Israel has lived the past sixty years more intensively than any other country.
Its highs – the resurrection of a two-thousand year old state in 1948, history's most lopsided military victory in 1967, and the astonishing Entebbe hostage rescue in 1976 – have been triumphs of will and spirit that inspire the civilized world. Its lows have been self-imposed humiliations: unilateral retreat from Lebanon and evacuation of Joseph's Tomb, both in 2000; retreat from Gaza in 2005; defeat by Hizbullah in 2006; and the corpses-for-prisoners exchange with Hizbullah last week.
An outsider can only wonder at the contrast. How can the authors of exhilarating victories repeatedly bring such disgrace upon themselves, seemingly oblivious to the import of their actions?
One clue has to do with the dates. The highs took place during the state's first three decades, the lows occurred since 2000. Something profound has changed. The strategically brilliant but economically deficient early state has been replaced by the reverse. Yesteryear's spy masterminds, military geniuses, and political heavyweights have seemingly gone into high tech, leaving the state in the hands of corrupt, short-sighted mental midgets.
How else can one account for the cabinet meeting on June 29, when 22 out of 25 ministers voted in favor of releasing five live Arab terrorists, including Samir al-Kuntar, 45, a psychopath and the most notorious prisoner in Israel's jails, plus 200 corpses? In return, Israel got the bodies of two Israel soldiers murdered by Hizbullah. Even The Washington Post wondered at this decision.
Israeli prime minister Ehud Olmert endorsed the deal on the grounds that it "will bring an end to this painful episode," a reference to retrieving the bodies of war dead and appeasing the hostages' families demand for closure. In themselves, both are honorable goals, but at what price? This distortion of priorities shows how a once-formidably strategic country has degenerated into a supremely sentimental country, a rudderless polity where self-absorbed egoism trumps raison d'être. Israelis, fed up with deterrence and appeasement alike, have lost their way.
Appalling as the cabinet decision was, worse yet is that neither the Likud opposition party nor other leading public Israeli institutions responded with rage, but generally (with some notable exceptions) sat quietly aside. Their absence reflects a Tami Steinmetz Center poll showing that the Israeli population approves the swap by a nearly 2-1 ratio. In short, the problem extends far beyond the official class to implicate the population at large.
Samir Kuntar on arrival in Lebanon, complete with Hizbullah uniform and "Heil Hitler" salute (AFP).
The deal has many adverse consequences. It encourages Arab terrorists to seize more Israeli soldiers, then kill them. It boosts Hizbullah's stature in Lebanon and legitimates Hizbullah internationally. It emboldens Hamas and makes a deal for its Israeli hostage more problematic. Finally, while this incident appears small compared to the Iranian nuclear issue, the two are related.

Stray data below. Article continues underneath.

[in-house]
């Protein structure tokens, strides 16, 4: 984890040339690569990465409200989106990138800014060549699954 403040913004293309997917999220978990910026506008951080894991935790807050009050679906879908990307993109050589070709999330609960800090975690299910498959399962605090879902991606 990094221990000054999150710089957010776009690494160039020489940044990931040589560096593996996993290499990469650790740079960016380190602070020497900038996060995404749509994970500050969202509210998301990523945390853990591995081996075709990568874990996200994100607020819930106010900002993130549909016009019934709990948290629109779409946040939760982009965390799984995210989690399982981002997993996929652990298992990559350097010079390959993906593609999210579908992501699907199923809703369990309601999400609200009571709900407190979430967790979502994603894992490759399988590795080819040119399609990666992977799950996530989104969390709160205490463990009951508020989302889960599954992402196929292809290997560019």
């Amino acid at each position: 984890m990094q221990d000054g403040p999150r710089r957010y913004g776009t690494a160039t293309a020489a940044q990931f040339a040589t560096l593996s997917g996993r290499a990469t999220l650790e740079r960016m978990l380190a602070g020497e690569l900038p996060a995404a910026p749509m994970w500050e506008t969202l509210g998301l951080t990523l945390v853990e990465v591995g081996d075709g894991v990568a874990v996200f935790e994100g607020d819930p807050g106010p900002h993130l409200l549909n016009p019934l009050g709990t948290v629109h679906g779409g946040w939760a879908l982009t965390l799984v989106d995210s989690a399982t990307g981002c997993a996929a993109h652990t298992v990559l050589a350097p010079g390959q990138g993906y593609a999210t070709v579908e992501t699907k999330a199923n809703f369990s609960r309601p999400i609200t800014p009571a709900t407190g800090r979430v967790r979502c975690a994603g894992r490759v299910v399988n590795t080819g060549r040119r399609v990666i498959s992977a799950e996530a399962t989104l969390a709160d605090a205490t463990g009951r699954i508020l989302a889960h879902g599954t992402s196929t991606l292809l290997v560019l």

International headlines along the lines of "Israel Mourns, Hezbollah Exults" confirm the widely held but erroneous Middle Eastern view of Israel as a "spider's web" that can be destroyed. The recent exchange may give the already apocalyptic Iranian leadership further reason to brandish its weapons. Worse, as Steven Plaut notes, by equating "mass murderers of Jewish children to combat soldiers," the exchange effectively justifies the "mass extermination of Jews in the name of Jewish racial inferiority."
For those concerned with the welfare and security of Israel, I propose two consolations. First, Israel remains a powerful country that can afford mistakes; one estimate even predicts it would survive an exchange of nuclear weapons with Iran, while Iran would not.
Second, the Kuntar affair could have a surprise happy ending. A senior Israeli official told David Bedein that, now out of jail, Israel's obligation to protect Kuntar is terminated; on arrival in Lebanon, he became "a target for killing. Israel will get him, and he will be killed … accounts will be settled." Another senior official added "we cannot let this man think that he can go unpunished for his murder of a 4-year-old girl."
Who will laugh last, Hizbullah or Israel?
July 22, 2008 update: For more on this story as it develops, see "Samir Kuntar, Back in Lebanon."
July 28, 2008 update: Yoram Schweitzer challenged the appropriateness of my offering views on the Israeli government's exchange with Hizbullah in "Not That Bad a Deal," The Jerusalem Post, July 24. I reply to him today, again in the Post, at "May an American Comment on Israel?"